Valley Bounty: Lamb

In many traditionally English-speaking nations, the term “lamb” applies specifically to meat from sheep less than a year old, while “mutton” refers to meat from adult sheep. In the US, lamb is an uncommon protein (we eat more than 100 times as much beef per capita as we do lamb) and mutton drastically even less so. As far as I can tell, mutton consumption per capita in the US isn’t tracked separately from lamb, though I did discover that the legal definition of “lamb” in the US Legal Code is alternately “meat produced from sheep” (which presumably would include mutton) or “meat, other than mutton, produced from sheep,” in different sections (I was unable to find a legal definition of “mutton”).

There are plenty of cultural, historical, and economic factors that play in to the relatively low rate of consumption of lamb as a meat in the US, but if you walk around your local farmers’ market that disparity might seem less evident than at a conventional grocery store. Plenty of local farms are raising sheep for wool and meat, and local lamb is widely available. If you’re not super familiar with lamb, try grilling or frying a couple lamb chops this weekend. Personally, I’d skip the mint jelly and just go with a little salt and pepper, that’s usually all it needs.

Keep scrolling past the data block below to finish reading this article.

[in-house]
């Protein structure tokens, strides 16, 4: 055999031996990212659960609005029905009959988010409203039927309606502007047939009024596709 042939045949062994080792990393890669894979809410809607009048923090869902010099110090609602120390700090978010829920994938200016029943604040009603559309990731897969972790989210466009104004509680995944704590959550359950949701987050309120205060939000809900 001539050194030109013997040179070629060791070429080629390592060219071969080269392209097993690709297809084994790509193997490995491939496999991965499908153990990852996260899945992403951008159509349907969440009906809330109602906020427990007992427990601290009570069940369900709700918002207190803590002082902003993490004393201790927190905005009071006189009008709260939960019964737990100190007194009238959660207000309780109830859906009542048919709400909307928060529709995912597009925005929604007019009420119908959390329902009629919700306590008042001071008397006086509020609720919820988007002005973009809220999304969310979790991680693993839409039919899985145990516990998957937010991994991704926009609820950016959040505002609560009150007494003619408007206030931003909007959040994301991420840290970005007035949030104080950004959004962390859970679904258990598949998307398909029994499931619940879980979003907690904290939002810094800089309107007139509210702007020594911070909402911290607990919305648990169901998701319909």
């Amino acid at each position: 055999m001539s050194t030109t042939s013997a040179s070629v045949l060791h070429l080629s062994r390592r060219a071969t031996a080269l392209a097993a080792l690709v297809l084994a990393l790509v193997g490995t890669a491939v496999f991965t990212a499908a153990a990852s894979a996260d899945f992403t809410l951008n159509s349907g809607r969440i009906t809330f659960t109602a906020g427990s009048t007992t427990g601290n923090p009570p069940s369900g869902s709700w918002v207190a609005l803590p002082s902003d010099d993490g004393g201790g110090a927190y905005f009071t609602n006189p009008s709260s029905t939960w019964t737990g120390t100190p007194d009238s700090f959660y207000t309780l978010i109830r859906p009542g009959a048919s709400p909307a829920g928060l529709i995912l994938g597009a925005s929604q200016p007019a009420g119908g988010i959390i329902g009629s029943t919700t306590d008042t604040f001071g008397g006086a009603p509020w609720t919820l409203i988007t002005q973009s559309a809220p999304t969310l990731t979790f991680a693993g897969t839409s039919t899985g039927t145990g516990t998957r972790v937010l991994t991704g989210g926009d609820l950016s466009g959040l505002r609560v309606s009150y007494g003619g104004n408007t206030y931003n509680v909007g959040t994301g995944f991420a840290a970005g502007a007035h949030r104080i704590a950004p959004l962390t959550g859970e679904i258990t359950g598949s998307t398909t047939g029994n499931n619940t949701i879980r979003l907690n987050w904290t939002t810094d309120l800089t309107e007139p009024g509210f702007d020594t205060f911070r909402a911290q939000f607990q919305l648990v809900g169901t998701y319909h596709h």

Valley Bounty is written by Brian Snell of CISA (Community Involved in Sustaining Agriculture)